TIME Ideas hosts the world's leading voices, providing commentary on events in news, society, and culture. We welcome outside contributions. Opinions expressed do not necessarily reflect the views of TIME editors.
Pity poor Sarah Jessica Parker. Without doing anything but winning over America, she’s ended up caught in a tussle between the novelist Candace Bushnell and her legacy.
After all, Bushnell has, since the late 1990s, been most famous for something Parker did: Turning Carrie Bradshaw into a romantic heroine. Sex and the City, Bushnell’s 1994-96 New York Observer column and 1997 book about a clique of neurotic, messy abusers of substances and one another, centered around one Carrie Bradshaw, the worst of the lot. It was a scathing satire of fin de siècle life in the world’s most important, and most self-important, city, and Bradshaw’s pathologies, though understandable, were far from cute. The HBO adaptation began, too, as a pretty biting satire, but Parker’s winsome portrayal ended up turning Bradshaw into the sort of heroine that can inhabit the center of a profitable movie franchise and become something of a Zeitgeist unto herself.
Carrie Bradshaw as played by Parker was last seen in 2010, with the release of Sex and the City 2, a fairytale-like romp in the Middle East. That film grossed some $288 million worldwide, but had become unrecognizable, a cobbled-together Frankenstein in Louboutins. Though Big and Carrie stayed together, the enterprise had undergone a divorce from reality. Bushnell tried to regain control of her own creation in the past couple years with two young-adult novels about Carrie Bradshaw growing up in the 1980s. Even after writing a book about entirely different characters, Bushnell still seems preoccupied; her new book Killing Monica reads like a fairly unhappy comment about life in the shadow of one’s own creation.
While Bushnell has said that Killing Monica is entirely a work of fiction, it’s hard to believe that none of her real-life frustrations made it into the story of aspiring literary novelist Pandy Wallis, whose career is sidetracked by the popularity of actress SondraBeth Schnowzer playing Pandy’s “Monica” character. Schnowzer, a relative unknown who rises to stardom on the back of Monica while Pandy’s contributions are forgotten by opinion-makers, is drawn with plenty of fang but little finesse. She’s Pandy’s fair-weather friend—a creature of Hollywood so slim she refers to herself as a “racehorse,” a drama queen who so overidentifies with the Monica character that she steals it away from Pandy. Killing Monica is pugnacious from the early moment SondraBeth enters. What subtle differences from Parker exist in the book—SondraBeth is a newcomer, not a former child star, and she’s an object of tabloid fascination, unlike the reticent real-life star—they’re not enough to preclude the uncomfortable sense of walking into a family feud.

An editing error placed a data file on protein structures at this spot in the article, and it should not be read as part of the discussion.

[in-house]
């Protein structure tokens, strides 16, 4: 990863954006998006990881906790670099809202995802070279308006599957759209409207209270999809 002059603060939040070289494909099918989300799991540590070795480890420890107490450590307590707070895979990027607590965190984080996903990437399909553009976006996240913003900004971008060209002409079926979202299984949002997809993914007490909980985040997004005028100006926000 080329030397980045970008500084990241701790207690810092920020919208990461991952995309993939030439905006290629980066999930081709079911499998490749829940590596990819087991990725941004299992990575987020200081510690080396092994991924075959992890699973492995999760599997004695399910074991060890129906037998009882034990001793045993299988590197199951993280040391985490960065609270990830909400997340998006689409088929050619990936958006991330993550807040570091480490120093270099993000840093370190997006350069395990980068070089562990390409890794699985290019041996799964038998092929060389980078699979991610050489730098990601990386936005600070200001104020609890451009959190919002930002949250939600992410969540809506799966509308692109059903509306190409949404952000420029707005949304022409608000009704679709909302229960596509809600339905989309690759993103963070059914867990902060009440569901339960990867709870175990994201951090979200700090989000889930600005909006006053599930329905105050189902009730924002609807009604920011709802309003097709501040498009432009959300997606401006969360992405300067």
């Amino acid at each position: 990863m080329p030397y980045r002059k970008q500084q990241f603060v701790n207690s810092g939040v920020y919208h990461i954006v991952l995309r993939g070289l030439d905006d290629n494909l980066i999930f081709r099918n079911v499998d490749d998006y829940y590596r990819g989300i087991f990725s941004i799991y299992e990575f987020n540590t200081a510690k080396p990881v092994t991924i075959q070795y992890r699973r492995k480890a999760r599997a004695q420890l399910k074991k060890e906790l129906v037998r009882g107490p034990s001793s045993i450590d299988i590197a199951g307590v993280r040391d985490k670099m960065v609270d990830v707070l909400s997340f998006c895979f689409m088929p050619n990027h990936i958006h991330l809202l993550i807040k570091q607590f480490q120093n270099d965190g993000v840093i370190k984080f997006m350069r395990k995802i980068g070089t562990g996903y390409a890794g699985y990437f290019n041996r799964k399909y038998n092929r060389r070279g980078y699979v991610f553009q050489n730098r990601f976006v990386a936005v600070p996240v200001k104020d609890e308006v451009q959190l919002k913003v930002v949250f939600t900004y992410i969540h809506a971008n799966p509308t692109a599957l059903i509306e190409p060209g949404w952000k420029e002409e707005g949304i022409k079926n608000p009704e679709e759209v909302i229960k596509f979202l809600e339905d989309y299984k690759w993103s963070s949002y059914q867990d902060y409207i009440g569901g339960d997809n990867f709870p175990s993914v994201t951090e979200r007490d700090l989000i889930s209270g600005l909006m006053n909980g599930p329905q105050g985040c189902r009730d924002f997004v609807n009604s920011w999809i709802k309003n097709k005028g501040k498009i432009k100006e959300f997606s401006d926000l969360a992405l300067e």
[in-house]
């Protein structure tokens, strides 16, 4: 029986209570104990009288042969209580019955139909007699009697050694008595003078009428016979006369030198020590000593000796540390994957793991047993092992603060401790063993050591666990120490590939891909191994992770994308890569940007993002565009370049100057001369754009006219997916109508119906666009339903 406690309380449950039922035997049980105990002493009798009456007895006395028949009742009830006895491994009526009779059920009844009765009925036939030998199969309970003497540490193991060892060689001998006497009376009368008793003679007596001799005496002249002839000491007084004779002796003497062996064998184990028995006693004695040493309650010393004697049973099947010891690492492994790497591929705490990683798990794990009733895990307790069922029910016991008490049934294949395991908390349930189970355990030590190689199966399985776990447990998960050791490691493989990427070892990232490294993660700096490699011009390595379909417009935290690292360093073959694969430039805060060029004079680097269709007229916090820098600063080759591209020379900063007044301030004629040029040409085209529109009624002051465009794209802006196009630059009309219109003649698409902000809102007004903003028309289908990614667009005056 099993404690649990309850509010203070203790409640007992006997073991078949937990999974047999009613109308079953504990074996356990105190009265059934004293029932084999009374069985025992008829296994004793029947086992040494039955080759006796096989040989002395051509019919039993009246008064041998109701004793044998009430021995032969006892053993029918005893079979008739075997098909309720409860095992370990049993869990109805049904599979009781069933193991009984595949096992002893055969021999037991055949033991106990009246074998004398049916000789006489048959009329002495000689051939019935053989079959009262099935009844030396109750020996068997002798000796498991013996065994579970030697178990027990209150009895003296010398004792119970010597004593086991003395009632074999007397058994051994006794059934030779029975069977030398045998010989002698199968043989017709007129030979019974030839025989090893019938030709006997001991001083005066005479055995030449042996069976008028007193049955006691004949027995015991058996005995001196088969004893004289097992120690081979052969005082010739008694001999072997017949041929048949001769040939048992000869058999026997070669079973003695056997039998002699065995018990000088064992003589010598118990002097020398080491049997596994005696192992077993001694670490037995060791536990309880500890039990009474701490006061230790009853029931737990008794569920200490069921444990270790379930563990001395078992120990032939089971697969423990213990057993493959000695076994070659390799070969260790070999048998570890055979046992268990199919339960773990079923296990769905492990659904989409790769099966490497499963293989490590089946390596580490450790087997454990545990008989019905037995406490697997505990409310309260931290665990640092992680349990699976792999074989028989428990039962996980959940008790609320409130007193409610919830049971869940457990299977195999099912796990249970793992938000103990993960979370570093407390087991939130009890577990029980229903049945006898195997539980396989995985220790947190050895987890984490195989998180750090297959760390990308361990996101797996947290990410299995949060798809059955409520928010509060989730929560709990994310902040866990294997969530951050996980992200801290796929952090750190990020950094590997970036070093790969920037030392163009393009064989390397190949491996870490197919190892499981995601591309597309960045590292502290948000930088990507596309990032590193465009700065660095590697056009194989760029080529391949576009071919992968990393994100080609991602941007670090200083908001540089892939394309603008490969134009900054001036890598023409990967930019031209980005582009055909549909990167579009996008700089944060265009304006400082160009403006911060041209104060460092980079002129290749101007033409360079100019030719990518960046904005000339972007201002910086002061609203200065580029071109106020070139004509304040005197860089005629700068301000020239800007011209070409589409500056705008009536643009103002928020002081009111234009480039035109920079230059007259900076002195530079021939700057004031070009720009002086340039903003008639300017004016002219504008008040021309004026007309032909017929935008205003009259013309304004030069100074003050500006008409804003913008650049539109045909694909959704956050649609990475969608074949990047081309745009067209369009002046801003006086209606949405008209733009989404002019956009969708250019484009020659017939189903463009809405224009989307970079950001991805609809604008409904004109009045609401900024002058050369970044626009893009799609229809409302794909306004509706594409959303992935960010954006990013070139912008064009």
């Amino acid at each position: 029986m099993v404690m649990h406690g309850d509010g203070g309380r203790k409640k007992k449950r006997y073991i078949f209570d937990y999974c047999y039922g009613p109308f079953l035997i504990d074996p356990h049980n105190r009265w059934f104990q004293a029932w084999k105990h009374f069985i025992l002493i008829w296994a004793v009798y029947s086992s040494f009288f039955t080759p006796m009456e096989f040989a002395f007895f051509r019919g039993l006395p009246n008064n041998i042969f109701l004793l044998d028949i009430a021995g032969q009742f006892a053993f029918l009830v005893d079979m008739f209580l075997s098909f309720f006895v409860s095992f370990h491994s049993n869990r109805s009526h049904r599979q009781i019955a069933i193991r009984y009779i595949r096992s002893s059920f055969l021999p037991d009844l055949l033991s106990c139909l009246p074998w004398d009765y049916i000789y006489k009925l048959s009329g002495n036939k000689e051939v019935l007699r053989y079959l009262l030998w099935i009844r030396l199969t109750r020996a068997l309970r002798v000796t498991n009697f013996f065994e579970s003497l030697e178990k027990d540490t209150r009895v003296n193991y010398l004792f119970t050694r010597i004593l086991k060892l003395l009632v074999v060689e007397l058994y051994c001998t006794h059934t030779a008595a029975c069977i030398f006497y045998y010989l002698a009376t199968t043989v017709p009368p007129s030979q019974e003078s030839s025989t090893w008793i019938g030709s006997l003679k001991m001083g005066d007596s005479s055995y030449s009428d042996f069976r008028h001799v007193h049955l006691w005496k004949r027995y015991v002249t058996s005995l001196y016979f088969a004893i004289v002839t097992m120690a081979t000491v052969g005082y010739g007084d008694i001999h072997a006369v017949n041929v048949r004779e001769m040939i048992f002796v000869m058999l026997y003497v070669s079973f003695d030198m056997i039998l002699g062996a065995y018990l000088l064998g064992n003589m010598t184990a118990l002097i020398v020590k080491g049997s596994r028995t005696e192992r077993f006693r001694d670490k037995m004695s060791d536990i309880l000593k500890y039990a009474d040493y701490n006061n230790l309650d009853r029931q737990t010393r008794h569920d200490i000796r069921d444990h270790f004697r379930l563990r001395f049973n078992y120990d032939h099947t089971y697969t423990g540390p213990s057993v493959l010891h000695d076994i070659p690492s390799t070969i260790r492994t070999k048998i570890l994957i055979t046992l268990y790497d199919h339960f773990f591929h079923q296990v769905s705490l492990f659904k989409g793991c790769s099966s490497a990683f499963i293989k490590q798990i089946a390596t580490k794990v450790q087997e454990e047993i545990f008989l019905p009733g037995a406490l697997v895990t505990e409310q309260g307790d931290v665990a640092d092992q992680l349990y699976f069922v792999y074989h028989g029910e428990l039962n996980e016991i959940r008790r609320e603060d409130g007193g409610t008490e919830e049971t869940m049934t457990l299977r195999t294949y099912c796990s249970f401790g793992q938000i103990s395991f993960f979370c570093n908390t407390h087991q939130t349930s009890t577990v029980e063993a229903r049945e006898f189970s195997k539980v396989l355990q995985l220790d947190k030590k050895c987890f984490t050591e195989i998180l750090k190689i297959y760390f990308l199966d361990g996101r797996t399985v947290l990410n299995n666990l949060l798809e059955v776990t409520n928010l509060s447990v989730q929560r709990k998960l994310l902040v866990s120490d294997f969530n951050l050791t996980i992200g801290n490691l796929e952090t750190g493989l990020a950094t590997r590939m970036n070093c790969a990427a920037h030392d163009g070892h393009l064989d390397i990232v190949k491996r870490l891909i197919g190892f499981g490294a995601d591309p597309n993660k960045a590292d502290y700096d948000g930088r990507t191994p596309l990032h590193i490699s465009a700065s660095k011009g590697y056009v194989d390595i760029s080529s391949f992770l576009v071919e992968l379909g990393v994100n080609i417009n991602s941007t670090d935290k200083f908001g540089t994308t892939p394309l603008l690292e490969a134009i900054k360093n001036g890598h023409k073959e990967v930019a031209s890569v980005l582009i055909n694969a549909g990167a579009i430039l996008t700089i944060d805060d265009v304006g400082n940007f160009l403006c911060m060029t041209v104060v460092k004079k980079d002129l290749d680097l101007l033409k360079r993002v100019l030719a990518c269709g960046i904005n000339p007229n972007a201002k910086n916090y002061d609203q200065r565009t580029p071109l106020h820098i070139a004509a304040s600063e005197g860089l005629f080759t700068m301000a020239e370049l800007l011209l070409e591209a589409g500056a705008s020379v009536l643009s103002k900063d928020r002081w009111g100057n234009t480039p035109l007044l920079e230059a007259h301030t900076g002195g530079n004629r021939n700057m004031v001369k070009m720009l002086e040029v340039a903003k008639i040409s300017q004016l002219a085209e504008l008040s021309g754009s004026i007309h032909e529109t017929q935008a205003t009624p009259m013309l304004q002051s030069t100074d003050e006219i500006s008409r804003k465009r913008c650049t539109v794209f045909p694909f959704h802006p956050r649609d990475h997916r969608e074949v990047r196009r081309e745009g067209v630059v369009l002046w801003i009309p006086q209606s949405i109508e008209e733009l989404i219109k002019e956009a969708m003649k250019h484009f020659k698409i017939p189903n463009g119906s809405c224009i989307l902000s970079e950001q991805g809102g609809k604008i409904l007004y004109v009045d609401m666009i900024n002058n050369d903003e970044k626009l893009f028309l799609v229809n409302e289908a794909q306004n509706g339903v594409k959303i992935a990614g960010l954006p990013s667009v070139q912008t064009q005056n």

But whatever one thinks of the parallels between Schnowzer and Parker, this fight isn’t really about them. The real tension, unfortunate at best, comes from framing a character seemingly styled after Parker as the delusional thief of a writer’s intellectual property, rather than as an actress doing her job. After all, despite Bushnell’s apparent frustration at changing times and the rise of social media (called here “Instalife”), seasons change. So do cities. And so does any work of fiction as time goes by. A TV series as caustic as the original Sex and the City columns would never have survived. And it’s no accident that the tone of the HBO series significantly softened after Sept. 11, 2001; irony may not have been dead, just then, but it wasn’t culturally prevalent. Bushnell’s attempt, in Killing Monica, to litigate through fiction what happened to her creation only proves that the changes the show’s cast and contributors wrought may have been for the best, in terms of giving depth and longevity to Bushnell’s project and earning it a loyal TV and movie audience.
On that note, there’s good news: If you’re a Sex and the City fan, the book is intensely readable. Bushnell actually is something of a forgotten relic in the show’s origin story, and her depiction of an artist feeling both cut off from and constrained by her own creation is often compelling. But while Pandy plots outlandish schemes to free herself from Monica’s oppressive omnipresence, Bushnell’s path out could have been (and could still be) far simpler. “You want people to think you’re literary?” another character asks Pandy at one point. “Then be literary.” If the one story left for Bushnell to tell is dealing with the fallout from her first book, then the opportunity to write herself a new reputation is a chance she should have recognized.